Supporters of the RAISE Act are counting on the media, voters, and policymakers to focus on talking points supporting the bill rather than its actual substance.
Those supporters want the debate over this bill to be “skilled or merit based immigrants versus family-based immigrants” – a debate that they could win.
But they can only do that if everybody focuses on the talking points and they remain ignorant of the actual contents of the bill.
The RAISE Act talking points are grossly deceptive, at best, and do not accurately describe the bill’s contents or what its effects would be.
Each heading below is a major talking point that RAISE’s supporters are using followed by what the facts actually are.
“The RAISE Act creates a merit and skills-based immigration system”
The RAISE Act does not increase merit and skills-based immigration over the existing cap. The bill sets an annual cap of 140,000 green cards annually for merit and skills-based immigrants – the exact same number apportioned to the current employment-based green card for skilled workers.
The RAISE Act merely cuts other immigration categories, such as family-based green cards, while creating a points system for obtaining one of the 140,000 merit and skills-based green cards. Cutting family reunification does not create a merit or skills-based immigration system.
“The RAISE Act is very similar to the merit-based Canadian and Australian immigration systems”
The Canadian and Australian merit-based immigration systems are far more open than either current U.S. immigrant law or what the RAISE Act would create. As a percent of the population, which is the only meaningful way to compare the size of immigrant flows in different countries or across time, the Australian and Canadian merit-based immigration policies allow about 3.5 and 2.4 times as many immigrants annually as the United States, respectively.
The RAISE Act would widen this gulf even further whereby the annual immigrant flows to Australia and Canada would be about 7.9 and 5.3 times as great as to the United States.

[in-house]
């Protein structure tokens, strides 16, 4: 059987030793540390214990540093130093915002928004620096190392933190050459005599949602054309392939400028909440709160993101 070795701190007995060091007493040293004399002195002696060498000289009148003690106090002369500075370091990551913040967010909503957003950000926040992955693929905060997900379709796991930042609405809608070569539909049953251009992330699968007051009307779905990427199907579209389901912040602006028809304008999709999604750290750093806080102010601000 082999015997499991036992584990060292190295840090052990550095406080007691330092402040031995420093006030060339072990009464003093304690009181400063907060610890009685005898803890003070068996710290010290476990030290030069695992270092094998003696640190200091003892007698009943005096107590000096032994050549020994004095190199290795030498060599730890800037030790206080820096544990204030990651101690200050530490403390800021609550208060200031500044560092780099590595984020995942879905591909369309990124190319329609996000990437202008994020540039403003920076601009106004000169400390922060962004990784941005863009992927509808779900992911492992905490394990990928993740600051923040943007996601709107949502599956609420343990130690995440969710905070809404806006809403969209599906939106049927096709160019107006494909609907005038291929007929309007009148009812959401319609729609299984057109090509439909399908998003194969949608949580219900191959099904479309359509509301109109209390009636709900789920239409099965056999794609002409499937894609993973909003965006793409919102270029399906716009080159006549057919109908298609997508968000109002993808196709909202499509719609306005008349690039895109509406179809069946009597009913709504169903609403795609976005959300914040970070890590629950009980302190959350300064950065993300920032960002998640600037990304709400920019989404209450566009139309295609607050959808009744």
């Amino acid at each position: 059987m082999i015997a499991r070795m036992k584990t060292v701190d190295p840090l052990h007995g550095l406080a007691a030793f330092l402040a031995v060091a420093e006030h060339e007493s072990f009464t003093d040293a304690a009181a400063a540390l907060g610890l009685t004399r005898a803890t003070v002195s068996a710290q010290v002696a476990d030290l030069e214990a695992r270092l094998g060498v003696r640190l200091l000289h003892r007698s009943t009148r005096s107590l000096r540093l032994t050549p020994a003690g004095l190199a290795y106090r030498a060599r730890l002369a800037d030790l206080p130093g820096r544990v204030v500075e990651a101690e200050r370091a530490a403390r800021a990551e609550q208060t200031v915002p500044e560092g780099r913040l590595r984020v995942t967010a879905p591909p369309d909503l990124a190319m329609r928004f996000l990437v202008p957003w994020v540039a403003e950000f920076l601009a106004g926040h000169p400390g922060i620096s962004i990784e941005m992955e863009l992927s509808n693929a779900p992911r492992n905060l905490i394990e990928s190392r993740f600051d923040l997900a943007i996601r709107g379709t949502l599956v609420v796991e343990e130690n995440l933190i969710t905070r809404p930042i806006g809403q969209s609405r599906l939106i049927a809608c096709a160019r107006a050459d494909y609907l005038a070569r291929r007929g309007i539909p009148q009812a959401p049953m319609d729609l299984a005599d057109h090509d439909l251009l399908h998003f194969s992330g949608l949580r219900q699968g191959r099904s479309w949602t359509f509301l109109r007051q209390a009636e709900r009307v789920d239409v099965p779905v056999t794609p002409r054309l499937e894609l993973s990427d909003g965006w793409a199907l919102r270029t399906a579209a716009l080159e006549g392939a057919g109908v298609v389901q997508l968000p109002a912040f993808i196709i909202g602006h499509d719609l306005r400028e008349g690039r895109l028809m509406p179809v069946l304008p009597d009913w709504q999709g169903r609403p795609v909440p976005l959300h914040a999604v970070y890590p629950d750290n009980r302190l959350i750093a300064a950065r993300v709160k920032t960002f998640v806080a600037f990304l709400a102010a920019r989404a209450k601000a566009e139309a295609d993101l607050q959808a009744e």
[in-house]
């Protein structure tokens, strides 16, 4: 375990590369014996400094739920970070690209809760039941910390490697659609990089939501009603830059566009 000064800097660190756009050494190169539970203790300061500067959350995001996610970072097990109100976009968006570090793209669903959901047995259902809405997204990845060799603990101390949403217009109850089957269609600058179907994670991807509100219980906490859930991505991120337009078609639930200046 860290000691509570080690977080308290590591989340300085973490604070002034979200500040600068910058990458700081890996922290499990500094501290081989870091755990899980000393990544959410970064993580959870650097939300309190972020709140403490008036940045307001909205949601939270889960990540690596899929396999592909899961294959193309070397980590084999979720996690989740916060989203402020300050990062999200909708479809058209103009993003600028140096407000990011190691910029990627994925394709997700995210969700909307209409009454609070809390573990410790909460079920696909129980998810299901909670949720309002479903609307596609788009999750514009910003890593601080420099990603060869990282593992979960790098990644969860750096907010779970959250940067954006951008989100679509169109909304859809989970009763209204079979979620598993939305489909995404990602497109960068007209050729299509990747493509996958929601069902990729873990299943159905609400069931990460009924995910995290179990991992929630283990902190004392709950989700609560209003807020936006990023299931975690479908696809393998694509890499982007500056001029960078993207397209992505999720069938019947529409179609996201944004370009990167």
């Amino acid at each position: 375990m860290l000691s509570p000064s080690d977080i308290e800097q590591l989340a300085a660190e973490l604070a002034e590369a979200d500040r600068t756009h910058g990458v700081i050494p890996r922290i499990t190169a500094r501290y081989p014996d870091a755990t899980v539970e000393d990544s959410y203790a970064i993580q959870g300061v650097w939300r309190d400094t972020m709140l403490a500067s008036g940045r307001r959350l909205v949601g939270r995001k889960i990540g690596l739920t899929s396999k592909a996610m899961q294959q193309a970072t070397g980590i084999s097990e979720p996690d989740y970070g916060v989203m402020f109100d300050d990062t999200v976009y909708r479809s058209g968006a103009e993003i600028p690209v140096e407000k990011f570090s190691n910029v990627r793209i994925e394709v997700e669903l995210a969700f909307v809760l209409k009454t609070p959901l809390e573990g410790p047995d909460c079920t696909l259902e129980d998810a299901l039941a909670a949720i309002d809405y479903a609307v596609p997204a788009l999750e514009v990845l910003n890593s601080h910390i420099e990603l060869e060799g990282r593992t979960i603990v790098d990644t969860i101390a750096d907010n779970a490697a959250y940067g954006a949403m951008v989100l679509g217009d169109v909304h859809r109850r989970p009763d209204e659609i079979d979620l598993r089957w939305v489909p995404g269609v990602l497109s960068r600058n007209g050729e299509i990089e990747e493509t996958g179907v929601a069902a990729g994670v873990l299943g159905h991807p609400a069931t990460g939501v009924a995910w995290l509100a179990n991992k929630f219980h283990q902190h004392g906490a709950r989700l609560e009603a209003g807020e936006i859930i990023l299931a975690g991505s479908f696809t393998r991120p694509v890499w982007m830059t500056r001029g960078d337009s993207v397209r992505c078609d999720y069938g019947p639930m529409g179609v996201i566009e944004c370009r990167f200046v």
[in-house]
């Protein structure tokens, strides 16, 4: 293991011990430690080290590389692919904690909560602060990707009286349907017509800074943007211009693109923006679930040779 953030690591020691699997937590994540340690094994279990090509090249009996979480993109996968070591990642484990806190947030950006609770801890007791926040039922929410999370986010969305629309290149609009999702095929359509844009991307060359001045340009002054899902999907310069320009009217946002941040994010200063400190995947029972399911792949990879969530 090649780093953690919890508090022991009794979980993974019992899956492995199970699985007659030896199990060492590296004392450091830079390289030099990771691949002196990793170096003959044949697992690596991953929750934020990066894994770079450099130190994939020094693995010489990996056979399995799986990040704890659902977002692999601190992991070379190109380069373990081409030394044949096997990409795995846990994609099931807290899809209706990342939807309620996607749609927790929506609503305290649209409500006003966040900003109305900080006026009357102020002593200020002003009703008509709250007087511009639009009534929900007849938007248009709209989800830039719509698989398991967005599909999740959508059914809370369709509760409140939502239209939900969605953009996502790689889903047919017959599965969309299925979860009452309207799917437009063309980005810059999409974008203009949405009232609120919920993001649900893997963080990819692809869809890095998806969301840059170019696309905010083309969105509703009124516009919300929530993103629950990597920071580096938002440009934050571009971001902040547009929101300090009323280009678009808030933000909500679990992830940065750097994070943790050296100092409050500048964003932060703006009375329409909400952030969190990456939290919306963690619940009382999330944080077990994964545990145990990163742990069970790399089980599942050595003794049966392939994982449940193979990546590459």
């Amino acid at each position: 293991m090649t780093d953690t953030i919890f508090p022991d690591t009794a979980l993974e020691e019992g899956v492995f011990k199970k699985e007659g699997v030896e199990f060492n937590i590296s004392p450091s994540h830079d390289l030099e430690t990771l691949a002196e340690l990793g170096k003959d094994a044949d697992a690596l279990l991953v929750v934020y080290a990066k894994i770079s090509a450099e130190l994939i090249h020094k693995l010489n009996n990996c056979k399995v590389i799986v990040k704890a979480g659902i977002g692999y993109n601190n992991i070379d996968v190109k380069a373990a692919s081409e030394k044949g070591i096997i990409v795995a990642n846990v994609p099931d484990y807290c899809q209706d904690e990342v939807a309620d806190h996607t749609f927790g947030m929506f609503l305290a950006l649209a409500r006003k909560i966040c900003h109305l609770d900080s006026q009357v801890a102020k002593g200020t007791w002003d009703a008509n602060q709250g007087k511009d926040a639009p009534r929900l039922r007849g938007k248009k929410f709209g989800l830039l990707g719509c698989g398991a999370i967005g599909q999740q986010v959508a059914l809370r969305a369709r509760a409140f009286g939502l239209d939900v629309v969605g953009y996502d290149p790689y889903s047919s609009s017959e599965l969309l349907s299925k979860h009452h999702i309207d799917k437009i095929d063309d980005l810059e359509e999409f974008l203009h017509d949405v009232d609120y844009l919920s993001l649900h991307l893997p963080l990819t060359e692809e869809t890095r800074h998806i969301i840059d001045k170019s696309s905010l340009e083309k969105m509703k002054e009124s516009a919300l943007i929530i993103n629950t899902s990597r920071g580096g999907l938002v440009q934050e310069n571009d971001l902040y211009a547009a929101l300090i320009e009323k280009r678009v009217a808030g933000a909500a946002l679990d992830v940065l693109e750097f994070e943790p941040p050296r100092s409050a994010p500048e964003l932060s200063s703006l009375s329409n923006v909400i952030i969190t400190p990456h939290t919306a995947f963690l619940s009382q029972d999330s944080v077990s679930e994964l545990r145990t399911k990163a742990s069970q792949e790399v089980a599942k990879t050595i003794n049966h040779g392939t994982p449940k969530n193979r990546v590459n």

The comparison is even more lopsided when it comes to skilled immigrants. The annual skilled immigrant flow to the United States under current law (and if the RAISE Act is implemented) is equal to 0.04 percent of the population – and that includes their family members!
The workers themselves are only 0.02 percent of the American population. The annual skilled immigrant inflow to Canada is equal to 0.18 percent of their population and in Australia, it is a whopping 0.26 percent – 9 and 13 times as great as in the United States, respectively.
The Canadian and Australian systems even allow more family-based immigrants as an annual percentage of their population at 0.23 and 0.26 percent, respectively, than the United States. In Canada, immigrants are awarded more points if they have distant relatives living there already. The RAISE Act does no such thing.
The Australian and Canadian immigration systems are far more open than the current U.S. immigration and what has been proposed by the RAISE Act. The Australian and Canadian immigration systems have very little in common with what’s proposed by the RAISE Act.
“The RAISE Act will increase wages for working Americans”
The last time Congress cut legal migration in order to raise the wages of lower-skilled Americans, wage growth actually slowed down.
Michael Clemens, Ethan Lewis, and Hannah Postel looked at Congress’s 1964 cancellation of the Bracero program for low-skilled Mexican farm workers discovered that farm worker wages rose more slowly after the migration was cut because farmers turned toward mechanization and planted crops that required less labor.
Not only did the supposed wage gains from cutting legal migration not occur after 1964, the rate of wage increase actually slowed.
The details and justifications for the RAISE Act and Congress’s 1964 cancellation of Bracero are eerily similar. The Bracero program allowed in half a million workers a year before it was eliminated – which is roughly the number of green cards that RAISE would cut.
Bracero workers have a relatively similar skills level, compared to Americans, of the workers who currently enter of the family-based green cards that the RAISE Act intends to cut. Braceros were also concentrated in some states just like new immigrants are.
More fundamentally, immigration bears little blame for low wages. This point is not controversial among economists who study this issue. The National Academy of Sciences’ (NAS) literature survey on the economic effects of immigration concluded that:
When measured over a period of 10 years or more, the impact of immigration on the wages of native-born workers overall is very small. To the extent that negative impacts occur, they are most likely to be found for prior immigrants or native-born workers who have not completed high school—who are often the closest substitutes for immigrant workers with low skills.